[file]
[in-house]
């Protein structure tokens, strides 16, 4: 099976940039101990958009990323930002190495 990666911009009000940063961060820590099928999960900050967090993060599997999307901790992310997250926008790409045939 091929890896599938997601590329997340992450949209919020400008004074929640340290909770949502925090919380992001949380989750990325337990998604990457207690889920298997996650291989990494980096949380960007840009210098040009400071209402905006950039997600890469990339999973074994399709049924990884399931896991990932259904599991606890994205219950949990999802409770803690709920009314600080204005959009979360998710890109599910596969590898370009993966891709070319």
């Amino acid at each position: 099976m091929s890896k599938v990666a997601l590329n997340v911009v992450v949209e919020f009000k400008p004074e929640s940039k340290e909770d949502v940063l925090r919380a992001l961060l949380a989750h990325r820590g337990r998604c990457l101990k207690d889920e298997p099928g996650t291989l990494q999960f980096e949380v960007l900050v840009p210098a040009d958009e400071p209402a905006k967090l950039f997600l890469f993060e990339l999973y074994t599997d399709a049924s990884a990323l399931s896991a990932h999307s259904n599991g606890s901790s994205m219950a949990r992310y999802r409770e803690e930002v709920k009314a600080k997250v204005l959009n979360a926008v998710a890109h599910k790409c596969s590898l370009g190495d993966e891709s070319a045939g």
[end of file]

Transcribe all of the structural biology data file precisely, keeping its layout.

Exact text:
[in-house]
């Protein structure tokens, strides 16, 4: 099976940039101990958009990323930002190495 990666911009009000940063961060820590099928999960900050967090993060599997999307901790992310997250926008790409045939 091929890896599938997601590329997340992450949209919020400008004074929640340290909770949502925090919380992001949380989750990325337990998604990457207690889920298997996650291989990494980096949380960007840009210098040009400071209402905006950039997600890469990339999973074994399709049924990884399931896991990932259904599991606890994205219950949990999802409770803690709920009314600080204005959009979360998710890109599910596969590898370009993966891709070319």
């Amino acid at each position: 099976m091929s890896k599938v990666a997601l590329n997340v911009v992450v949209e919020f009000k400008p004074e929640s940039k340290e909770d949502v940063l925090r919380a992001l961060l949380a989750h990325r820590g337990r998604c990457l101990k207690d889920e298997p099928g996650t291989l990494q999960f980096e949380v960007l900050v840009p210098a040009d958009e400071p209402a905006k967090l950039f997600l890469f993060e990339l999973y074994t599997d399709a049924s990884a990323l399931s896991a990932h999307s259904n599991g606890s901790s994205m219950a949990r992310y999802r409770e803690e930002v709920k009314a600080k997250v204005l959009n979360a926008v998710a890109h599910k790409c596969s590898l370009g190495d993966e891709s070319a045939g």